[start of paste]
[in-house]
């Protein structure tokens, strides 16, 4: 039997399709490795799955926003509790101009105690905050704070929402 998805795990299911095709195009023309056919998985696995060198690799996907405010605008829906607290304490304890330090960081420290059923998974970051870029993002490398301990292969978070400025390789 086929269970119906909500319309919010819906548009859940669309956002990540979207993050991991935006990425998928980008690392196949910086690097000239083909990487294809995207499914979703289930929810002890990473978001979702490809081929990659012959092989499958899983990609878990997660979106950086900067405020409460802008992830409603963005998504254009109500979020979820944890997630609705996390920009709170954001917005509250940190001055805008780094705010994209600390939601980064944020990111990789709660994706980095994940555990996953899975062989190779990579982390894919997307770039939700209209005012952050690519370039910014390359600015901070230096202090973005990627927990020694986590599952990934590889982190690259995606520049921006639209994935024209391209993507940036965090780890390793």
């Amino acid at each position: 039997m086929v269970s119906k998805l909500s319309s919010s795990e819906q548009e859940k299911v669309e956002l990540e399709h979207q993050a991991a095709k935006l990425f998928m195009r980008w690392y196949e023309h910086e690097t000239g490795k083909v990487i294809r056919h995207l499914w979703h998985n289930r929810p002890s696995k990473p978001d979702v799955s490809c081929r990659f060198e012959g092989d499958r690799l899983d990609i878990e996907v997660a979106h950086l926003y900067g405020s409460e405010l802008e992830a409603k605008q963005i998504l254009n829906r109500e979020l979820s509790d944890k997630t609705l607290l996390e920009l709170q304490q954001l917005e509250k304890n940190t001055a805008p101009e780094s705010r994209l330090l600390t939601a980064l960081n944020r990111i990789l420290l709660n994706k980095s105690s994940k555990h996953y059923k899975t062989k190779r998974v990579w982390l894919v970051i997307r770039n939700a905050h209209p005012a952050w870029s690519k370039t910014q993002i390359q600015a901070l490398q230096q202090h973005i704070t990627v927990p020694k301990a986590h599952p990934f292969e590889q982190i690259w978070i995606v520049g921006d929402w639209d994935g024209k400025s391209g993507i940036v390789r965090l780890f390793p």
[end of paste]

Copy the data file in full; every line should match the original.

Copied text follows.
[in-house]
């Protein structure tokens, strides 16, 4: 039997399709490795799955926003509790101009105690905050704070929402 998805795990299911095709195009023309056919998985696995060198690799996907405010605008829906607290304490304890330090960081420290059923998974970051870029993002490398301990292969978070400025390789 086929269970119906909500319309919010819906548009859940669309956002990540979207993050991991935006990425998928980008690392196949910086690097000239083909990487294809995207499914979703289930929810002890990473978001979702490809081929990659012959092989499958899983990609878990997660979106950086900067405020409460802008992830409603963005998504254009109500979020979820944890997630609705996390920009709170954001917005509250940190001055805008780094705010994209600390939601980064944020990111990789709660994706980095994940555990996953899975062989190779990579982390894919997307770039939700209209005012952050690519370039910014390359600015901070230096202090973005990627927990020694986590599952990934590889982190690259995606520049921006639209994935024209391209993507940036965090780890390793």
């Amino acid at each position: 039997m086929v269970s119906k998805l909500s319309s919010s795990e819906q548009e859940k299911v669309e956002l990540e399709h979207q993050a991991a095709k935006l990425f998928m195009r980008w690392y196949e023309h910086e690097t000239g490795k083909v990487i294809r056919h995207l499914w979703h998985n289930r929810p002890s696995k990473p978001d979702v799955s490809c081929r990659f060198e012959g092989d499958r690799l899983d990609i878990e996907v997660a979106h950086l926003y900067g405020s409460e405010l802008e992830a409603k605008q963005i998504l254009n829906r109500e979020l979820s509790d944890k997630t609705l607290l996390e920009l709170q304490q954001l917005e509250k304890n940190t001055a805008p101009e780094s705010r994209l330090l600390t939601a980064l960081n944020r990111i990789l420290l709660n994706k980095s105690s994940k555990h996953y059923k899975t062989k190779r998974v990579w982390l894919v970051i997307r770039n939700a905050h209209p005012a952050w870029s690519k370039t910014q993002i390359q600015a901070l490398q230096q202090h973005i704070t990627v927990p020694k301990a986590h599952p990934f292969e590889q982190i690259w978070i995606v520049g921006d929402w639209d994935g024209k400025s391209g993507i940036v390789r965090l780890f390793p």